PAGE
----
The U.S. Department of Education announced they would be releasing federal funds directed at school reopening.
Of the $81 billion being released to states as part of the latest stimulus relief fund, Ohio was slated to receive nearly $3 billion in funds made available Wednesday.
The funds add to the Elementary and Secondary School Emergency Relief (ESSER) funds, from which states have received previous allocations in past relief packages.
In January, schools received $1.99 billion in ESSER Funds, 90% of which were directed to traditional school districts and community schools, and in May, $489 million CARES Act dollars were distributed to Ohio schools.
The rest of the funds provided through the American Rescue Plan (the latest stimulus bill) will be released “after states submit the plans they are developing and implementing for using ARP ESSER funds to safely reopen schools and meet the needs of students,” according to a release from the U.S. Department of Education.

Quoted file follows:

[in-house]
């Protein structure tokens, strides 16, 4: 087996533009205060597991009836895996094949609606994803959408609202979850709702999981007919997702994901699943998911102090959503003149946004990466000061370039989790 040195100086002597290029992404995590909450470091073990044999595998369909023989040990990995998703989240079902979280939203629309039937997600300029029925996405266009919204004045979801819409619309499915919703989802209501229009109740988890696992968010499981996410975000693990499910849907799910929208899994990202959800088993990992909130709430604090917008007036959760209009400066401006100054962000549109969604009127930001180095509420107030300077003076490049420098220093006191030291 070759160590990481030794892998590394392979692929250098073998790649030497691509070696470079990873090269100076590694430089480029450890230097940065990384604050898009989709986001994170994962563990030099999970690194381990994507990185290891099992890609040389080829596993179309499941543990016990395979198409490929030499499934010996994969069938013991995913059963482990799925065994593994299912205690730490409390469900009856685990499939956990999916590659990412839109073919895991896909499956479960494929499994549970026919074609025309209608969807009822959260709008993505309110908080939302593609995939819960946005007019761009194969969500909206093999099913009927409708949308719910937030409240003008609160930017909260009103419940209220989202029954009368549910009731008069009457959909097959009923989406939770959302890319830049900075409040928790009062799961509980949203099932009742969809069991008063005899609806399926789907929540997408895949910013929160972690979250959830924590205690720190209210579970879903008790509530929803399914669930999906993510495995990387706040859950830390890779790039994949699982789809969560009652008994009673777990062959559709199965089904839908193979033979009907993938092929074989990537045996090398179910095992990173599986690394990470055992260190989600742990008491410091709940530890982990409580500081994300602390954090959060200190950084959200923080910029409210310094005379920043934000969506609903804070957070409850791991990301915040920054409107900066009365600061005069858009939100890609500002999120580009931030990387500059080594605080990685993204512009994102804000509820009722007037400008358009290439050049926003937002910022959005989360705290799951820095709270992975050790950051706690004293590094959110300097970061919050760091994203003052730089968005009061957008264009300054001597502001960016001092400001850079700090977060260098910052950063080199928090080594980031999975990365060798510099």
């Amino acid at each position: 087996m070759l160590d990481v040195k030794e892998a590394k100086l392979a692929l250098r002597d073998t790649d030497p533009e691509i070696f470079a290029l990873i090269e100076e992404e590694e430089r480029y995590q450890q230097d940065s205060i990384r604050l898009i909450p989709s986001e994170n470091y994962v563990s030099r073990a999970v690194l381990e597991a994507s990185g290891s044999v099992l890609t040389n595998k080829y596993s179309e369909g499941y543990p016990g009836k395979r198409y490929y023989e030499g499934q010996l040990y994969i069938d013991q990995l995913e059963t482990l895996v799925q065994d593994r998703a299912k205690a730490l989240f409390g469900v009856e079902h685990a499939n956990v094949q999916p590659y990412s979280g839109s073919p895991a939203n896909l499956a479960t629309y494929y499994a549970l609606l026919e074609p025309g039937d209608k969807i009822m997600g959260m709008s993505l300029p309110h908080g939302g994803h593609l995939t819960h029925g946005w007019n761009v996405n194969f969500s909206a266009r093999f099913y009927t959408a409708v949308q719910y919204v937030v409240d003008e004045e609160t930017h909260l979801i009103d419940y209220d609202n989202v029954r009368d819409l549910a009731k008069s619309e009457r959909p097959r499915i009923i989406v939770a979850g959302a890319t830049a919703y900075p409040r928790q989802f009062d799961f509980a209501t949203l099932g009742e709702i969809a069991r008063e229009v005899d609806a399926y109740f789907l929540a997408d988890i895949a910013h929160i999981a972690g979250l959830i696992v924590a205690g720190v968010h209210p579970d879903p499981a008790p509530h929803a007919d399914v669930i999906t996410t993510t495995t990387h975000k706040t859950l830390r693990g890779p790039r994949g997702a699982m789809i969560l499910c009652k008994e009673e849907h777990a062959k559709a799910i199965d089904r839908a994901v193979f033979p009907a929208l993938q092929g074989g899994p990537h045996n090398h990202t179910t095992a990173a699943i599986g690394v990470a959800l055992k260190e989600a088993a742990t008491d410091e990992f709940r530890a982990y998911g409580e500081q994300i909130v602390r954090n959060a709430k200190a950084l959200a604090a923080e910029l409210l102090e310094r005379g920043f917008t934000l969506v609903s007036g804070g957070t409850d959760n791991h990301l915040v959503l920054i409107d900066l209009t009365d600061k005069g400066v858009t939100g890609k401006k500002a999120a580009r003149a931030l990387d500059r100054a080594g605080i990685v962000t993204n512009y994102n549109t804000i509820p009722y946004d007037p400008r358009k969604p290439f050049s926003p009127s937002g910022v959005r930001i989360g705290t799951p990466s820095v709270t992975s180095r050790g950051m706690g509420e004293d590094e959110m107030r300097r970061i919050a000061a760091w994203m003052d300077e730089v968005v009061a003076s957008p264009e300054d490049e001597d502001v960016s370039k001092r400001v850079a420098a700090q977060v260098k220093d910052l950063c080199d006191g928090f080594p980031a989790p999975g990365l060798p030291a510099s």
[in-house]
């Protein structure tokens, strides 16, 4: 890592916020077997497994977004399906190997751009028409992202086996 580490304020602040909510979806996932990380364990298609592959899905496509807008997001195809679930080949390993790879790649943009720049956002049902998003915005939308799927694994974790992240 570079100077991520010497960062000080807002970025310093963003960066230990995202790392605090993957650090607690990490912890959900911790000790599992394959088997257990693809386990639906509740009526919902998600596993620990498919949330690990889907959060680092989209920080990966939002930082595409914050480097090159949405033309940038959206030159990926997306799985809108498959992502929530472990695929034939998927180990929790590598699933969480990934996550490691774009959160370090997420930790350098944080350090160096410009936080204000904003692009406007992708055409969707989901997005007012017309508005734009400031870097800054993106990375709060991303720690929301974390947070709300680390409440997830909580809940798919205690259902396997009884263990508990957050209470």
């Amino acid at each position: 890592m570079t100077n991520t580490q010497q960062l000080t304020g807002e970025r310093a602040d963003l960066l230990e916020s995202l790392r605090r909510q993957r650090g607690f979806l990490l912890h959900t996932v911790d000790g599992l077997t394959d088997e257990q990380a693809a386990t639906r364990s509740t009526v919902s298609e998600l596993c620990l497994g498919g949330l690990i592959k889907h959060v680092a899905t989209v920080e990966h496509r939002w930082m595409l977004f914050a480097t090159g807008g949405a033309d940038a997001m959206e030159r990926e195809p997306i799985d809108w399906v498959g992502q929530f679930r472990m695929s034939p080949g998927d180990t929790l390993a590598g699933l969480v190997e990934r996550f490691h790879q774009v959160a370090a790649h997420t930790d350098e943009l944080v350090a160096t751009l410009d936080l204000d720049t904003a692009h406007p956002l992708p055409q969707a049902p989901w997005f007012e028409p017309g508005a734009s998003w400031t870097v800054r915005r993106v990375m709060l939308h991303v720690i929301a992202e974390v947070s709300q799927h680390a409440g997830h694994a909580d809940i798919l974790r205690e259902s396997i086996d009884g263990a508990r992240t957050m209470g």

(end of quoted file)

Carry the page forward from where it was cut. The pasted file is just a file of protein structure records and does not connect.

Ohio will receive a total of $4.4 billion for its school reopening plans. A spokesperson for the Ohio Department of Education said no specific allocation amounts have been established yet. The state has 60 days to do so, and plans to make them available “in the coming weeks.”
“It is, however, a good estimate to say that a school can expect something like 2.2 times what it received in the last round of federal funding,” said ODE spokesperson Lacey Snoke.
State Superintendent Paolo DeMaria expects the funds to “play a significant role” in making up for lost learning and school readiness.
“Schools and districts will have several years to use these funds, so they can also contribute to fundamental changes to education that can create even greater improvement and outcomes for students and our state,” DeMaria said in a statement.
This story was originally published by the Ohio Capital Journal and republished here with permission.